It won't be easy. The Trumpers will be clever with their mea culpas. Conway and others will exploit social media, reality television or cable news to humanize themselves. They'll try to pretend they had nothing to do with anything, or they'll flip the script to frame themselves as victims. Don't let them. There are victims in all this, for sure, but it ain't them. The real victims are the children who've been ripped from their parents for the sin of escaping death, only to be incarcerated and terrorized in "the land of the free." The real victims are the peaceful protesters who were gassed and fired upon by Trump's stormtroopers, all for a botched photo-op. The real victims are the 177,000 Americans and counting, none of whom have received a moment of silence from their president, along with millions of others who were infected by a deadly virus thanks to Trump's lack of responsibility, ethics, morality and personal restraint. Heather Heyer, murdered by one of Trump's "very fine people," is a victim. American voters are victims. Americans who get their medications, their paychecks or their ballots by mail are victims. American taxpayers of all parties and all ideologies are victims. We could do this all day.
Kellyanne Conway, on the other hand, is a culprit. She freely chose to take a gig in which she erased all those victims from the minds of anyone paying attention to her. She was in the room where major decisions were handed down and rather than blowing the whistle on the worst of the worst, which is what a decent and patriotic American would have done, she hastily ran outside to explain to the world why the atrocity of the hour was actually great news — our lying eyes be damned.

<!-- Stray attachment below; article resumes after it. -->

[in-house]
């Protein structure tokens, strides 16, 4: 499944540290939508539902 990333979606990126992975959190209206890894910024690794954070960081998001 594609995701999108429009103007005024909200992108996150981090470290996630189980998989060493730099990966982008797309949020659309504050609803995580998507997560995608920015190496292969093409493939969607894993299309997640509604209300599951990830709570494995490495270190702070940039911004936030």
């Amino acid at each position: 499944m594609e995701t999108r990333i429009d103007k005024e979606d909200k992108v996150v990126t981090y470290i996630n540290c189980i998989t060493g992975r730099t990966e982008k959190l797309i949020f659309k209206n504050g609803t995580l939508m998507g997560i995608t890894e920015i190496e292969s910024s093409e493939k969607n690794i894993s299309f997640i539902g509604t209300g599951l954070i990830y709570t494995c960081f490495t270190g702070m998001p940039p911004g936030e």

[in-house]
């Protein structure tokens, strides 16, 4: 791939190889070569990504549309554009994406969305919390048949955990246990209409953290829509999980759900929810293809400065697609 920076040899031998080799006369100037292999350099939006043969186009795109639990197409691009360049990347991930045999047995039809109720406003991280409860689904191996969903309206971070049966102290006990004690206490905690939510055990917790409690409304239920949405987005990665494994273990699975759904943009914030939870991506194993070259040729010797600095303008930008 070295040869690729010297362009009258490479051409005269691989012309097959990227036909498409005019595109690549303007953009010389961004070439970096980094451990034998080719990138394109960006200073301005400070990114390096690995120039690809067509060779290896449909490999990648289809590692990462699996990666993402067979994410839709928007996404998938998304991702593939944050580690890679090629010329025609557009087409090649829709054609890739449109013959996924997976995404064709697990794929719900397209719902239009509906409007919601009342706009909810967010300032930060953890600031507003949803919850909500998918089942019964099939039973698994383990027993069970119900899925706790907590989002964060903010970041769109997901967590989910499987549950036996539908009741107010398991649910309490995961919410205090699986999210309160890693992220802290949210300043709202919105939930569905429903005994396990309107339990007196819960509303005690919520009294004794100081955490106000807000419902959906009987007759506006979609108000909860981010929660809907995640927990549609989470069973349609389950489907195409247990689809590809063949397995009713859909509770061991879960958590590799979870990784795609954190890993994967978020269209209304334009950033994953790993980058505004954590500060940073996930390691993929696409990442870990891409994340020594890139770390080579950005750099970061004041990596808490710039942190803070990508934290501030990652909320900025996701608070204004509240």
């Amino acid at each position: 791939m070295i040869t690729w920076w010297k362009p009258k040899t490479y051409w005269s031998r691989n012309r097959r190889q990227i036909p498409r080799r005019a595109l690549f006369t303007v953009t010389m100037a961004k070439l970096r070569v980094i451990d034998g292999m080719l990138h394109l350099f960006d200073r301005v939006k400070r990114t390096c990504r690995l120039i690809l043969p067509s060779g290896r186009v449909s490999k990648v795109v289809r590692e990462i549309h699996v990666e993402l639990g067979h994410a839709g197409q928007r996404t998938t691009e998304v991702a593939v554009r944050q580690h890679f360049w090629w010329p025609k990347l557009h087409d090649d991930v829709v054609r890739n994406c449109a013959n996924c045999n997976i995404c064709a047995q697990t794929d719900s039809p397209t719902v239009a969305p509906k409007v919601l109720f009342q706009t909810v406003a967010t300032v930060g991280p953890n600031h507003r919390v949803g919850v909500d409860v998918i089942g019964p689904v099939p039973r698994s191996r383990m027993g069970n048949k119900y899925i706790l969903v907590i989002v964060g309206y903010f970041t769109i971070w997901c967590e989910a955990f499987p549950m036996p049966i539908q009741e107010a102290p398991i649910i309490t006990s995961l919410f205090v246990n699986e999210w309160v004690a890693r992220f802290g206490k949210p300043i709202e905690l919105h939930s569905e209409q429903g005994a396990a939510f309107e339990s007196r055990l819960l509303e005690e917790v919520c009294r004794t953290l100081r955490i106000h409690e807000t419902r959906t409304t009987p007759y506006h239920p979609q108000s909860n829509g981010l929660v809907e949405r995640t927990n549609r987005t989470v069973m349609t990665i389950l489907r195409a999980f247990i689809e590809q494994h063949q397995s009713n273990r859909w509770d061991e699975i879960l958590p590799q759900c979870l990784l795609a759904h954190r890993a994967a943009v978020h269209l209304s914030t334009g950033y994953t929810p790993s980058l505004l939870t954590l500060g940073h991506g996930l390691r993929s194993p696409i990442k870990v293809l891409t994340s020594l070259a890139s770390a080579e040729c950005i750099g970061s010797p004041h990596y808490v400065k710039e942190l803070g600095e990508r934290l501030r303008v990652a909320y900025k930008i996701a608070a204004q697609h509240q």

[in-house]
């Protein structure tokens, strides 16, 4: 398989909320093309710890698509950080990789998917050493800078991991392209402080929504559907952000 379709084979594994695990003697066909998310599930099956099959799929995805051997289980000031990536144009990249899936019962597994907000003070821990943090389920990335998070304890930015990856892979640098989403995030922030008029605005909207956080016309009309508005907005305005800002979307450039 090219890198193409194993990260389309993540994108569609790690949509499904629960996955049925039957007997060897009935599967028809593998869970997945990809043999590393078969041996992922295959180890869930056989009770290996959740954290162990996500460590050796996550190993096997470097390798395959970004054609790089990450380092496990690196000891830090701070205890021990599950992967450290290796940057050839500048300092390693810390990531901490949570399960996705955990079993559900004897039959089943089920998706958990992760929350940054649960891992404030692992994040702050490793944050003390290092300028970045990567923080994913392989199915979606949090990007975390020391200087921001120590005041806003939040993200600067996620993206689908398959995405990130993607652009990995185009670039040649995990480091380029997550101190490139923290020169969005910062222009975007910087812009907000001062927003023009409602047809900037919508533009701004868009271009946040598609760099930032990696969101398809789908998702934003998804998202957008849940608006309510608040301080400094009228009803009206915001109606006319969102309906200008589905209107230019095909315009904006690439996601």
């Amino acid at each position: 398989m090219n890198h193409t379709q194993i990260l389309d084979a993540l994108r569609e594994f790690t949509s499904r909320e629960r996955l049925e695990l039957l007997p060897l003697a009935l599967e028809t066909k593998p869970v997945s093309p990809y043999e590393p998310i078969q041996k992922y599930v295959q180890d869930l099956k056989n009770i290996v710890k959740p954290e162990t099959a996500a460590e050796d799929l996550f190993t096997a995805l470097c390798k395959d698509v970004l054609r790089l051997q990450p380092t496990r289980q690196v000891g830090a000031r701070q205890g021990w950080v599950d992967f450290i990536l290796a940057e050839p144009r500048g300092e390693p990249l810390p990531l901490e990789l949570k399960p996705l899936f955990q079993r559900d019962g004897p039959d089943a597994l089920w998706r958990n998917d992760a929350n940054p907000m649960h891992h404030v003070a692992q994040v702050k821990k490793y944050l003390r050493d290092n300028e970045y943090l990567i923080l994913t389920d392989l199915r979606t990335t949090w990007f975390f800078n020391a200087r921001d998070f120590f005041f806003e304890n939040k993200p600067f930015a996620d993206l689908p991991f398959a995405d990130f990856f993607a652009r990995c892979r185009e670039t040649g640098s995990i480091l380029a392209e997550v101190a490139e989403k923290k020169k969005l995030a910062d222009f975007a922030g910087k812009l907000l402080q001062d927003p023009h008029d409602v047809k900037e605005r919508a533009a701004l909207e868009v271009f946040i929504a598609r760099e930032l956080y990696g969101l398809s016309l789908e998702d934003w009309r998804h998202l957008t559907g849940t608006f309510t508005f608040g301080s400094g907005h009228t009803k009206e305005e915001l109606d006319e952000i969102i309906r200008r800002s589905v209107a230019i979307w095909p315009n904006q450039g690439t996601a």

Letitia James has the right idea. Glenn Kirschner has the right idea. Rep. Eric Swalwell, D-Calif., who has also called for a crimes commission has the right idea. But in order for post-Trump reforms and accountability to occur, the rest of us are bound by our citizenship to fearlessly and steadfastly support the women and men who will spearhead the effort. We have no choice. There are too many wrongs that need to be made right, too many lives disrupted by Conway and her co-conspirators. And remember to tell the people who would rather we ignore it all and move on, that, yes, we will move on — after we deliver satisfactory closure to one of the most terrible chapters in our national history.